David and Costa were primarily sailing on ‘Spirit of Gaia’ not to discuss philosophical attitudes on accommodation and yachting gear, but to see how well the boat could sail, particularly in very light airs, where most modern yachts need to use their engines. Here is the letter written by David after his 4 day voyage:
Dear James and Hanneke,
Thank you so much for sharing your wonderful boat. My apologies if I “hogged” the helm. “Spirit” is such a sailor’s boat and a joy to sail. Indeed as someone who, over the past years, has delegated steering virtually exclusively to electronic autopilots, it says a lot that I enjoyed so much coaxing 4 knots out of “Spirit” in 8 knots of apparent wind.
It was a shame that the gods gave us under 10 knots of wind for most of our trip, but “Spirit”’s brisk acceleration to 8 knots of hull speed in slightly under 16 knots (apparent wind speed) off Plataria leaves me in no doubt as to this boat’s capabilities.Trade wind passages of nearly 200 miles a day must be attainable without great difficulty.
I was most interested to read extracts from Hanneke’s Gaia sailing log. There seems to be a definite correlation of about 1:2 between boat speed and apparent wind speed, and this is in accordance with my own observations during the time I sailed her. At about 43º to the apparent wind (sheets slightly eased), I was getting speeds of about 3.2 knots in 6 knots apparent and slightly over 5 knots in 10 knots apparent.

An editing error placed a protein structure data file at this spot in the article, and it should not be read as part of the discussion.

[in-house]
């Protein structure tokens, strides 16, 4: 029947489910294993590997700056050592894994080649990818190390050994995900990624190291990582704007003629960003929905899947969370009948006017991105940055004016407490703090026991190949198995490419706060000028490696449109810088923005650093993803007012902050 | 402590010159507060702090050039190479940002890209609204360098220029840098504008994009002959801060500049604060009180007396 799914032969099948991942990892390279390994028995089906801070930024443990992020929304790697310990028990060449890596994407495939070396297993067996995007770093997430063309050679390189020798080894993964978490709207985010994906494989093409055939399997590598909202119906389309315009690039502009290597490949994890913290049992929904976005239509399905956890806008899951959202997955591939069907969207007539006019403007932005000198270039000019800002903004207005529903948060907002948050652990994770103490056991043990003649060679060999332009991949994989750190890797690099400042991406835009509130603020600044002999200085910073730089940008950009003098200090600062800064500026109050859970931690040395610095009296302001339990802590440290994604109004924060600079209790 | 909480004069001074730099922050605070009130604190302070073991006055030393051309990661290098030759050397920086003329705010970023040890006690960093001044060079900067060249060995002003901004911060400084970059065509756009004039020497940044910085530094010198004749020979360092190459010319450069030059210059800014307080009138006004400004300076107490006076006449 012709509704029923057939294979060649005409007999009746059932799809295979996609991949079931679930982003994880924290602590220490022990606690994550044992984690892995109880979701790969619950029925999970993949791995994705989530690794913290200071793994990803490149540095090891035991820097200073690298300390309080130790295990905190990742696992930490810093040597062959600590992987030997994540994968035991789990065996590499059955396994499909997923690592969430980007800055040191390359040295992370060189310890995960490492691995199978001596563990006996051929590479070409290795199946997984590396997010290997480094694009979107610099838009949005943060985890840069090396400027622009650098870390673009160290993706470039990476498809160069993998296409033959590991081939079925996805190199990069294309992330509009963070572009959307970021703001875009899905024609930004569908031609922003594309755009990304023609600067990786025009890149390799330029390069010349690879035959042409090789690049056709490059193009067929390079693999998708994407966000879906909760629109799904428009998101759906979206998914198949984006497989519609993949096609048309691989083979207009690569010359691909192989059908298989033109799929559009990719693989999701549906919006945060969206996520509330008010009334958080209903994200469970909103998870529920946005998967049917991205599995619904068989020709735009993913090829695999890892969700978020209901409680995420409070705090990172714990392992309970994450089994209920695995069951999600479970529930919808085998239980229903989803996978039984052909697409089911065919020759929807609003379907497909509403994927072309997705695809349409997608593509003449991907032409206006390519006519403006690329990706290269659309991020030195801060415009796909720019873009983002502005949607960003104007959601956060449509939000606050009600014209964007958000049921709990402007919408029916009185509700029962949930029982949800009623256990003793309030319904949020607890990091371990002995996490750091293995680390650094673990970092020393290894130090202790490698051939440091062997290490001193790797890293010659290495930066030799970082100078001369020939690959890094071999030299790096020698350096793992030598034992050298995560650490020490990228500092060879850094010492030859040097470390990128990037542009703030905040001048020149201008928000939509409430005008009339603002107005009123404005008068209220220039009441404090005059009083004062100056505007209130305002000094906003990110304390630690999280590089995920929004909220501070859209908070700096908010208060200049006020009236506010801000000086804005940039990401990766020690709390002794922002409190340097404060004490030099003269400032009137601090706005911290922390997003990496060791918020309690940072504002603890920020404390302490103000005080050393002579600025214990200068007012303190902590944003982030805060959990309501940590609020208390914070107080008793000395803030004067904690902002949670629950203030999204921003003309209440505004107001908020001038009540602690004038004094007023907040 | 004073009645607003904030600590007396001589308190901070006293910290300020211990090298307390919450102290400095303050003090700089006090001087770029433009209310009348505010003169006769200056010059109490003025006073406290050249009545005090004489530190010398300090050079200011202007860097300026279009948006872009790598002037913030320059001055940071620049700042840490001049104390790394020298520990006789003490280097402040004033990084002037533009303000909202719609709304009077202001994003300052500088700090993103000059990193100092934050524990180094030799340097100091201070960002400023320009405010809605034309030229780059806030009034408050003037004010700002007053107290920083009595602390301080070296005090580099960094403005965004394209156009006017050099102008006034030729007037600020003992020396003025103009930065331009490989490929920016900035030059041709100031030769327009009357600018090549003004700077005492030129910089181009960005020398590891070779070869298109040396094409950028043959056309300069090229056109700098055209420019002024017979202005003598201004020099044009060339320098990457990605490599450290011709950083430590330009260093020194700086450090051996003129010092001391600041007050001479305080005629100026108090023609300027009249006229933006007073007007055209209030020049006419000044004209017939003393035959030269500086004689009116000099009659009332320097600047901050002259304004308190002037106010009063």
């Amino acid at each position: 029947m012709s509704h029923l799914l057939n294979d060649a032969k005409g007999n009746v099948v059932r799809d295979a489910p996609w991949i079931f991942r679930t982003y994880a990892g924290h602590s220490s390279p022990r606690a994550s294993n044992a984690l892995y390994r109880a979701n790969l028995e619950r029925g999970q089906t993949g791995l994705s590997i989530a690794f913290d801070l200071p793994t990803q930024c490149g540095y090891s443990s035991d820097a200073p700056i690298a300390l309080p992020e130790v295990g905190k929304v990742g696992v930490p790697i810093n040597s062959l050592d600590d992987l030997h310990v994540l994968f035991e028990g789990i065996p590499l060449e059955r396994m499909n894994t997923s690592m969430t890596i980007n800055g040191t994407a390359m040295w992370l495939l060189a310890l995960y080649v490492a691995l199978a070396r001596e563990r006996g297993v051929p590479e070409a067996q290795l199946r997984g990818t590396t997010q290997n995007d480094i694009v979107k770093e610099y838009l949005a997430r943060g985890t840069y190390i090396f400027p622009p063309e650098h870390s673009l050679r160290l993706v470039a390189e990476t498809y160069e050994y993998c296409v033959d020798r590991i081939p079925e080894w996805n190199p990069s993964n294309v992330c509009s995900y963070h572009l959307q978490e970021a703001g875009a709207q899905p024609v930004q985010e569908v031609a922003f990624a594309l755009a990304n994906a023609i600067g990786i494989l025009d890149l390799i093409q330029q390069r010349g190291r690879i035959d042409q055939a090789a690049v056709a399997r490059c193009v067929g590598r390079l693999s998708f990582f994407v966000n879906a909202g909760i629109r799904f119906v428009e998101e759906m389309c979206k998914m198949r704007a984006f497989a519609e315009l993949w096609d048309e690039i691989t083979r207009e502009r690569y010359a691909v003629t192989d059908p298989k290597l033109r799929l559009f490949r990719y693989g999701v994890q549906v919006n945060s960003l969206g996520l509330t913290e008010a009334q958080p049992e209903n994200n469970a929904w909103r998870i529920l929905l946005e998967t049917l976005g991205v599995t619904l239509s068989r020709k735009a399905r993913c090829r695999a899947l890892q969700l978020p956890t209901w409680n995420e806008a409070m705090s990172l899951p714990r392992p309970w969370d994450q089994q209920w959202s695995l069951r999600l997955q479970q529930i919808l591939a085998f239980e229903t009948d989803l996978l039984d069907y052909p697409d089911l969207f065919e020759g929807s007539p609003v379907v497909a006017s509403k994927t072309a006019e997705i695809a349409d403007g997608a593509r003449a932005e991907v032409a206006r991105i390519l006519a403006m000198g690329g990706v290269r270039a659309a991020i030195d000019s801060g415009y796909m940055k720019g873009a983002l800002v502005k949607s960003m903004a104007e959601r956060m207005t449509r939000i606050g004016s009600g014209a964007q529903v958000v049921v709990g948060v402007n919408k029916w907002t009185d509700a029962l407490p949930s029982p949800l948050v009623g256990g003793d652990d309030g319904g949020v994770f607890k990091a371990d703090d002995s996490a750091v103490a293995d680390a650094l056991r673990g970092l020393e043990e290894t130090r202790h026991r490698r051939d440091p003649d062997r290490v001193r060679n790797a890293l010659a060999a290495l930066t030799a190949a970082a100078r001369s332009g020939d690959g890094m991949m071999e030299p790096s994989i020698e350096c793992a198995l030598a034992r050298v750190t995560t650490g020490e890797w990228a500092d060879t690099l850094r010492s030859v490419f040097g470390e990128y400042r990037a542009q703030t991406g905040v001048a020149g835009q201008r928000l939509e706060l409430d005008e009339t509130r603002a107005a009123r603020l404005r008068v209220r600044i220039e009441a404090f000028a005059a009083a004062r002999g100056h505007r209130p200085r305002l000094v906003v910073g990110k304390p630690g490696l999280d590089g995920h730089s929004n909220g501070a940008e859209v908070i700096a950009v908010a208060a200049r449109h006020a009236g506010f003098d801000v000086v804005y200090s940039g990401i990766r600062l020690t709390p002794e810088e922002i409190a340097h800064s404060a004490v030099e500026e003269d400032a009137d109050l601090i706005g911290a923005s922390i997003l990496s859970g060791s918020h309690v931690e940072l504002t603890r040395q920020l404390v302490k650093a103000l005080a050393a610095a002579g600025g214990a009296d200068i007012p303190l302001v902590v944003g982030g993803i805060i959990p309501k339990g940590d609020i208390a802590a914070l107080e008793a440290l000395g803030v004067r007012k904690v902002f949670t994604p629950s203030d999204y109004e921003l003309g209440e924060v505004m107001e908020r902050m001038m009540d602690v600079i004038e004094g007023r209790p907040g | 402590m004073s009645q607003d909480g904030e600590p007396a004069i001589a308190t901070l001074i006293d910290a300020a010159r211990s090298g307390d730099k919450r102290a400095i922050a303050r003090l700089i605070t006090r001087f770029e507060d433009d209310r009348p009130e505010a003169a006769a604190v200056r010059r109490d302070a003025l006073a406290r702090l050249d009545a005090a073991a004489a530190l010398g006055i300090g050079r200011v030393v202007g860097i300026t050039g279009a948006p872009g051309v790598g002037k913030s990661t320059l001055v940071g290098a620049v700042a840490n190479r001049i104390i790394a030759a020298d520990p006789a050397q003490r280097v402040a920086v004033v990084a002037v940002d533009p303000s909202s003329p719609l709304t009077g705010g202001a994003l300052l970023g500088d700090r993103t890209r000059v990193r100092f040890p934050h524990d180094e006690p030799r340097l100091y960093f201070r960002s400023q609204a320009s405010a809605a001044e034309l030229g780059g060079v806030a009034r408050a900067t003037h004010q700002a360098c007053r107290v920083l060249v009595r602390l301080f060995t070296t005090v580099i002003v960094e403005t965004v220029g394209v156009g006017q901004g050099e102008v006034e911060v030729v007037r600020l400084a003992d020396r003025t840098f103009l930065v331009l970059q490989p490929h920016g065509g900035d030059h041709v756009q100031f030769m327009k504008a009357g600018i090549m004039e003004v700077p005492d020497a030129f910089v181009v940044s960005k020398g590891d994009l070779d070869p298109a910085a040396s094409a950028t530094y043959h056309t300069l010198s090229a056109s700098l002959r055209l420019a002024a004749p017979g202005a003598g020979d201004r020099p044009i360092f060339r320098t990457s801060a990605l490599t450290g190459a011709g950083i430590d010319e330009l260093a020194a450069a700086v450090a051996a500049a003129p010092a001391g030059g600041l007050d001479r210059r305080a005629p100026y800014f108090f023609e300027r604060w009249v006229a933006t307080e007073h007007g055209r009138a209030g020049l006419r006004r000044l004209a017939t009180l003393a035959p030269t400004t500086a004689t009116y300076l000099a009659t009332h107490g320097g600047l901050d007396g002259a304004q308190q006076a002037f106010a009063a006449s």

The schooner rig is not renowned for its windward abilities but I was amazed at how close winded she was. I am sure your wingsail rig is capable, even in only moderately capable hands of achieving excellent Velocity Made Good (vmg) to windward. This you have proved yourself in your excellent passage time to windward up the Red Sea (in very strong winds) and to Madeira from the Canary Isles (in very light winds).
In light airs, I found “Spirit” liked her sheets eased a bit and sailed at about 43 degrees to the apparent wind making (I suspect) about 5 degrees leeway. As the wind increased, higher pointing was possible. I think that in most average sailing conditions a competent helmsmen will average an attack angle in the high 30 degrees, which compares more than favourably with the many “high windage” modern cat designs found in great numbers in various charter fleets throughout the world.
Does this mean that Wharram Catamarans can only achieve their sailing ability with the Spartan sailing comforts of an ancient Pacific double canoe craft or a modern high-speed ocean-racing catamaran? Fortunately, no, and George Gritsis has proved it.
George Gritsis is a Greek sailing hero. While in the Navy he served on the Greek replica Trireme. He twice sailed around the world on small sailing boats, passing through the Magellan Straits and wrote books about them. Last time, on a self-built plywood 26-foot sloop! He described the Magellan Straits as “when it is not blowing a gale of snow, it is an incredibly beautiful place”!!
After being a skipper of a 55-foot mono-hull charter boat, he commissioned Günther Nutt of SeaScape in Phuket, Thailand to build two of our 52-foot Pahi designs, specially fitted out for charter guests (with plans for more boats in the future). In February/March this year, he sailed his first Pahi 52, ‘Hecate’, from Thailand, across the Indian Ocean, and up the Red Sea to the Aegean and the Greek island of Paros – his home and charter base.